Jonathan Edelstein already said he doesn't want to blog about the war because he is too close to be objective.
Nevertheless, one of his posts from three days ago has attracted some of his usual readers who are participating in a discussion, still in progress three days later.
Comment threads are normally a waste of time, but in this case it is a showcase of intelligence and civility. And Diana Moon is there. I miss her blog but admire her commentary.
Jonathan is participating as well.
Go read and learn.
It starts after Qana and continues...
I like this exchange (Jonathan replies to a coment)...
In this kind of war this is how everyone fights; the US fought and fights in Iraq, the way the US fought in Afghanistan and Kosovo. The sanctimonious Brits fight this way in Iraq too. Every one does it, but not everyone is a small country with Israel's wide context.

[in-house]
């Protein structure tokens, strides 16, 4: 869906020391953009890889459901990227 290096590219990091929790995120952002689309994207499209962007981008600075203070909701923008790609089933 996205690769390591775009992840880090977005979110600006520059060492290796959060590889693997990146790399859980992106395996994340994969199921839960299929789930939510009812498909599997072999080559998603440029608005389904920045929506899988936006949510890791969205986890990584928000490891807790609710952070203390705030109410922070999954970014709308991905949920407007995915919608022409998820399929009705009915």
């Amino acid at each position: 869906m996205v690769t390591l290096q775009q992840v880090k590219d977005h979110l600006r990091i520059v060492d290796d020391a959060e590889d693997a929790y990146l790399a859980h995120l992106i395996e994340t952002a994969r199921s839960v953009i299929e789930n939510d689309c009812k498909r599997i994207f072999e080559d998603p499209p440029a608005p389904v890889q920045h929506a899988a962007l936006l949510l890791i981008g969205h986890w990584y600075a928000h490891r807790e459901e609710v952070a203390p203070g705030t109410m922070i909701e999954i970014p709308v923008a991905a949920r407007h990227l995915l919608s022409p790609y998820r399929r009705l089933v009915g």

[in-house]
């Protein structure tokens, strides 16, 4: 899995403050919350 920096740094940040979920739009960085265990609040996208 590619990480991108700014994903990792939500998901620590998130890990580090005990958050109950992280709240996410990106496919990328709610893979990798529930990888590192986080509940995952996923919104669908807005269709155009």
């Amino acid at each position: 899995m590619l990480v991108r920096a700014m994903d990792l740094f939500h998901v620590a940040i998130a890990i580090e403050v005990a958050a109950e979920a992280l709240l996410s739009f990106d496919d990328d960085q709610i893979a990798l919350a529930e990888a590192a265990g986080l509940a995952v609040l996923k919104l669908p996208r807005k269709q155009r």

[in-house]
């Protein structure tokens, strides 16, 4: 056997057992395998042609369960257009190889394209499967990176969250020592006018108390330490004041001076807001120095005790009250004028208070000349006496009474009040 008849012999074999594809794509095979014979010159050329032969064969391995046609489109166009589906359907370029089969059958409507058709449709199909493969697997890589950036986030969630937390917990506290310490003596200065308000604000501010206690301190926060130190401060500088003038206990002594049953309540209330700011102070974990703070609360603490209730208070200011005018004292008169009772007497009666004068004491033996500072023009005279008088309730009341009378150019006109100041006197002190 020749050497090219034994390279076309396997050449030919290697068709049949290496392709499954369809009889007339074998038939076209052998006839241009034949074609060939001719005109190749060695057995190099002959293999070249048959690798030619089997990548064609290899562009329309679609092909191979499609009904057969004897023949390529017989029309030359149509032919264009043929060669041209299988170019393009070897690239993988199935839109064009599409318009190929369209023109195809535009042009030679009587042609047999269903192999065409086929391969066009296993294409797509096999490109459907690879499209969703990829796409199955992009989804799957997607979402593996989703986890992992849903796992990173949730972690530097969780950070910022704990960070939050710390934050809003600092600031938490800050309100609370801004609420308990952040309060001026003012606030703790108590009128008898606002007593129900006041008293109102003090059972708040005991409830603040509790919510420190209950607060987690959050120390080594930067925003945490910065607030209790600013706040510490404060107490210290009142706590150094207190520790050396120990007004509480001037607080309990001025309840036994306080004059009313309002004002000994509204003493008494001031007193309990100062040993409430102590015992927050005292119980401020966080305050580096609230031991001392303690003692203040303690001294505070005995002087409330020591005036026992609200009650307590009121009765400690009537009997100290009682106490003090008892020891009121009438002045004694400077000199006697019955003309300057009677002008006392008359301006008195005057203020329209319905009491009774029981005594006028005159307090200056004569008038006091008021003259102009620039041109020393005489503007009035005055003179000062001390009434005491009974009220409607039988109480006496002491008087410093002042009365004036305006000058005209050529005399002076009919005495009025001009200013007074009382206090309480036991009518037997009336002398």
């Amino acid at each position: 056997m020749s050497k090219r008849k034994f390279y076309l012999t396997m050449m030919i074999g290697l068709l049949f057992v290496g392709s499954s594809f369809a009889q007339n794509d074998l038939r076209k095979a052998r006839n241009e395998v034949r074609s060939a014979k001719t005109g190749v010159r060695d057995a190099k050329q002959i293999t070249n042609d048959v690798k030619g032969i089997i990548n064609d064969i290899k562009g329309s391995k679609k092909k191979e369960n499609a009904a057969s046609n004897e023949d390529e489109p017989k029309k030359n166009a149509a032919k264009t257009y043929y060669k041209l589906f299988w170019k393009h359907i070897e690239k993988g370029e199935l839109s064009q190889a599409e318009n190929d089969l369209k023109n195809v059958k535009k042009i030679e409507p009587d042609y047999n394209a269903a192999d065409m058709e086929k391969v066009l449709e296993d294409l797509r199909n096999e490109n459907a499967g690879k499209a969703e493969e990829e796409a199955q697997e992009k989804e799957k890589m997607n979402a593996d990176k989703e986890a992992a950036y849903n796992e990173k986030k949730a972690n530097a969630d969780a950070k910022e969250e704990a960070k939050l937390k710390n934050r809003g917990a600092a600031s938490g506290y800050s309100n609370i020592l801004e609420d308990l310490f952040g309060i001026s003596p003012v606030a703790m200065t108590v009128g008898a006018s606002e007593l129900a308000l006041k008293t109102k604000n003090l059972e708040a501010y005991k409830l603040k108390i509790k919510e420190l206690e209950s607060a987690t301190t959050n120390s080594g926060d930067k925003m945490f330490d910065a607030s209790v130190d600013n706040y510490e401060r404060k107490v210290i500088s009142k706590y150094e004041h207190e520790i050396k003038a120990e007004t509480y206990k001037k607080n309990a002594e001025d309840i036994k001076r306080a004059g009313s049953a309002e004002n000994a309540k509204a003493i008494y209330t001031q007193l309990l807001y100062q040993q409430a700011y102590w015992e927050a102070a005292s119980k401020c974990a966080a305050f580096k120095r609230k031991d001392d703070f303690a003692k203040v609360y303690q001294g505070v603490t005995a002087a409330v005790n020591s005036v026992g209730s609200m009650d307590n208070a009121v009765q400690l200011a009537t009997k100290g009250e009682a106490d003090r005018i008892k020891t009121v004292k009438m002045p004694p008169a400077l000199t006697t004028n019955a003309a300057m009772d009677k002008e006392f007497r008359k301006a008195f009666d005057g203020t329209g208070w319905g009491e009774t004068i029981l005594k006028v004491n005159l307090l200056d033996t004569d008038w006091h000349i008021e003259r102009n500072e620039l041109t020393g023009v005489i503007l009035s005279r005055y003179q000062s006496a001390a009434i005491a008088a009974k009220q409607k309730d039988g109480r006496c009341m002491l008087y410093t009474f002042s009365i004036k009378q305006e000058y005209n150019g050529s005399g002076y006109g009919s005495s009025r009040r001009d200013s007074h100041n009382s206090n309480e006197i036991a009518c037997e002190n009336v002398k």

This is true, and I agree that it isn't particularly fair. The United States can carpet-bomb a city or strafe an Afghan wedding and go blithely on with the war. Hell, Sudan can commit outright genocide by proxy and not suffer too many adverse consequences. But as you recognize, Israel isn't a superpower like the US, nor is it in an overlooked location like Sudan. In fact, it looks like even the US and Sudan aren't the US and Sudan anymore.
On the scale of wartime atrocities, the Qana bombing is no more than ordinary, and it certainly doesn't justify cries of "zionazi." But Israel is under much greater political scrutiny than countries like the US, and it knows this, so it should be tailoring its tactics accordingly.
And for what it's worth, my preferred solution would be for all countries to be under the same level of scrutiny as Israel, not for Israel to be under less scrutiny.
Don't miss this background piece on Hezbollah.